• Fox News Parrot shits again||

    No, The Big Banks Have Not "Paid Back" Government Bailouts and Subsidies
    www.zerohedge.com/article/no-b.....-subsidies

  • ||

    Doesn't get talked about on OWS does it? Do the Art History majors intend to pay back their bailouts within 3 years?

    They also don't talk about the banks that were forced to take bailout money even if they didn't want it - opening the door to all kinds of unwelcome federal interference in their business.

  • Big Banks haven't paid back||

  • crusher||

    Bailouts for Me, but Not for Thee

  • ||

    I'm not sure who the "Koch crowd" is but I don't know any libertarians that were ever for any bailout. Are you saying Koch's are faux libertarians? They do seem to be libertarian lite but I would find it difficult to say they aren't libertarian.

    Can you cite any case where a libertarian did so?

  • Libertarian and Catholic ||

    Libertarian and Catholic faiths are alike.

    They're a wonderful tool for the rich to get the ignorant to believe.

    The priestcraft get paid dispensing blessings and catechisms, and the rich get to fleece the poor.

  • ||

    Sweetly ironic for a statist to be accusing others of faithholding;)

    Considering the abundantly clear correlation between size of government and income disparity and unemployment. Yet we are to believe that we apparently just haven't tried government large enough:) Keynes or Marx or Freidman or Jesus all ask us to have faith in nonsense. The sum of the parts is greater than the whole, or you can add up a lot of debt and have prosperity because something magical happens.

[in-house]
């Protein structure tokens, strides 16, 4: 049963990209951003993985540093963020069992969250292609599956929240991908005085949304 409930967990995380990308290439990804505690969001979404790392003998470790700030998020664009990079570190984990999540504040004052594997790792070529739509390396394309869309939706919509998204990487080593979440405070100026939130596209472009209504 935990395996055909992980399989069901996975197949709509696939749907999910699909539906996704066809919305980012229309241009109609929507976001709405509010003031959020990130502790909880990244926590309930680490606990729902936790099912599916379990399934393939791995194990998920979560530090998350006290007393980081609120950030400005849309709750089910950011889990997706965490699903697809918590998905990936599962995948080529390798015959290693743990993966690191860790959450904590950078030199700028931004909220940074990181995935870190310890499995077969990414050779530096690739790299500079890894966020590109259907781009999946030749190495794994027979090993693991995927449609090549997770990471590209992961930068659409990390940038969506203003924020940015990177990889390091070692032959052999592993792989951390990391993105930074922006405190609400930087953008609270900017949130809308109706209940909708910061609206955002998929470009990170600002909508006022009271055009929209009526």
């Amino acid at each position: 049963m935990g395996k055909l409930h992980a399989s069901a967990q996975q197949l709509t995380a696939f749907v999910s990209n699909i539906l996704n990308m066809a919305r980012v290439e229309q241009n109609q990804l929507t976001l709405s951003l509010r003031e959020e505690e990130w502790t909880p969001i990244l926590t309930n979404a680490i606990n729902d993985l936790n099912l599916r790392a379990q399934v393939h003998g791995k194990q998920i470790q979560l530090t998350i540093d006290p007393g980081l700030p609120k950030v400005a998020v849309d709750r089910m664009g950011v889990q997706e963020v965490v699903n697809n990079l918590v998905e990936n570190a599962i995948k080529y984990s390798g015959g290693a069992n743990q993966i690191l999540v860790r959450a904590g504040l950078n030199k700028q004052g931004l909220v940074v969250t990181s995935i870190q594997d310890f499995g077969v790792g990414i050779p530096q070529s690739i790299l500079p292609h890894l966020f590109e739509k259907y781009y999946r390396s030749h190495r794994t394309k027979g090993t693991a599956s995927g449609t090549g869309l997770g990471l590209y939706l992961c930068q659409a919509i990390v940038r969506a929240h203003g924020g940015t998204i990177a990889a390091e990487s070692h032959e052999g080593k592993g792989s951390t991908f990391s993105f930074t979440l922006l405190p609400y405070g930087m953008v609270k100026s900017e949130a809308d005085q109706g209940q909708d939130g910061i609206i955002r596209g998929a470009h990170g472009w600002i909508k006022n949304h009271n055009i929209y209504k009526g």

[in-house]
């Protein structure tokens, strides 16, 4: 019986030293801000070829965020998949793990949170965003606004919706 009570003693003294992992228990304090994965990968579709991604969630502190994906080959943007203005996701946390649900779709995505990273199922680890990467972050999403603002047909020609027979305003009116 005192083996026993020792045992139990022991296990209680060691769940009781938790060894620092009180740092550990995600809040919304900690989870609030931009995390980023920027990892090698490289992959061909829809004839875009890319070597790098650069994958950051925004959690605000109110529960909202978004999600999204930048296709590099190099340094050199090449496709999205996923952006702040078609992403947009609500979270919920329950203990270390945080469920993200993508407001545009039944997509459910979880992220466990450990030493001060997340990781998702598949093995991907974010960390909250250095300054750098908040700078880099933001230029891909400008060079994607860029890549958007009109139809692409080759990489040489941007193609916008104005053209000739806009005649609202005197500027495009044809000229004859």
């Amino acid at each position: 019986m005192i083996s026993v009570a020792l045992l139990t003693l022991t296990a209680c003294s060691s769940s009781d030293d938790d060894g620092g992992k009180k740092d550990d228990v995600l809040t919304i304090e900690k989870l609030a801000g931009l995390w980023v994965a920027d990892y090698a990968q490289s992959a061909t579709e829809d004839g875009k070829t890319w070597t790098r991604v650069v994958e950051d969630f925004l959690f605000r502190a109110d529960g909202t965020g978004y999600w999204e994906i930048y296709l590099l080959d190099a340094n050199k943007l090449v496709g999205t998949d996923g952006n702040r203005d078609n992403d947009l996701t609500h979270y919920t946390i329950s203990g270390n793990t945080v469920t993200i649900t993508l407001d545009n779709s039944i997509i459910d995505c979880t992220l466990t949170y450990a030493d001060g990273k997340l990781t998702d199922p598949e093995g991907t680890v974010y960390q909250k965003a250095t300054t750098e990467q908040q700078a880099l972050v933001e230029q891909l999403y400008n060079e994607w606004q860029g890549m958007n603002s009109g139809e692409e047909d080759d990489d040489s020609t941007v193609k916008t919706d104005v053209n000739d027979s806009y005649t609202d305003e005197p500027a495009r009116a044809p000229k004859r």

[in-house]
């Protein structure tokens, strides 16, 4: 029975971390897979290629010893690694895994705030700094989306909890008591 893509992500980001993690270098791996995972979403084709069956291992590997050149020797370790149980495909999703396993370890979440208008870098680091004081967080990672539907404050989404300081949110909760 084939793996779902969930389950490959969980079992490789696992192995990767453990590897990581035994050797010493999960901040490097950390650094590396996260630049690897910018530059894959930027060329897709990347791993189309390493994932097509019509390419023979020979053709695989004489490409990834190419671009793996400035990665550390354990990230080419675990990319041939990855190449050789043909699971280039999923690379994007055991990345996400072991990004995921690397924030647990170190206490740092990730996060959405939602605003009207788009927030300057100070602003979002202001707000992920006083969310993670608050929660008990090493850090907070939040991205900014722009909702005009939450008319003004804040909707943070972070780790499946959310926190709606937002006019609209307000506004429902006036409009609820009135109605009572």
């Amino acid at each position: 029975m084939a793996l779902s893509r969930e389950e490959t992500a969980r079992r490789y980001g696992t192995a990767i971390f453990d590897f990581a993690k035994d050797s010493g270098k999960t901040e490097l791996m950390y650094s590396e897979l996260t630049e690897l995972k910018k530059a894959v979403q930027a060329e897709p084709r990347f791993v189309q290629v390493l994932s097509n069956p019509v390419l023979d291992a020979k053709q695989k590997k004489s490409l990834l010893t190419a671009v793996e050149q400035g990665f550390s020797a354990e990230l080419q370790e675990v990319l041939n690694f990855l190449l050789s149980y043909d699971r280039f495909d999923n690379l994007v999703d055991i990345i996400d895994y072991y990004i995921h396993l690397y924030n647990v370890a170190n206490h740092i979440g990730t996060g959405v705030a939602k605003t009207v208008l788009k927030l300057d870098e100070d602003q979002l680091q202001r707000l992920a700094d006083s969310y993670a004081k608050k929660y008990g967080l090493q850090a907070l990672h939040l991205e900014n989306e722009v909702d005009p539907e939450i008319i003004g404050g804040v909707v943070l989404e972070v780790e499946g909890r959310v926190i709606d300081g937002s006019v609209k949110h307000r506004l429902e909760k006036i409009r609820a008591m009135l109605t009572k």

The reality is extremely simple. If you leave people alone they will be left alone. If you aren't willing to do that I know what you are. You have no interest in changing the system. You like the system. You just want to run it.

    The problem for the left as currently comprised these days is they whine about theft and slavery. Yet they have absolutely no interest in ending theft and slavery. They just want the roles changed.

    For those of us who wish to be neither slave nor master, thief nor victim, your incessant whining about 'social justice' hardly is compelling.

    He's the truth for all you ignorant losers. (and I say ignorant and loser in all sincerity)

    We live in the same rigged system you do, yet we take responsibility for our reality and ourselves and still try to change the system. What we don't do is make self serving claims against the labor of others in the name of 'justice'

    I want a better world. I want a more free world. But I don't want to change masters for new, more stupid, and more selfish masters. At least the old masters left us some amount of freedom so we could be harvested.

    All I hear from the left these days is pure avarice.

    You make the current masters look positively noble by comparison. That took some work. Grats.

  • tapir||

    +1,000,000

  • ||

    Spot on. This guy is a loser. He has a loser "it's not my fault" attitude that Barry holds (not a surprise). And he will be a loser no matter what type of government is in power. Somewhere in his miserable life, he discovered that it was much easier to blame someone else for his failures than to keep trying. Great road to travel down, dude. Classic.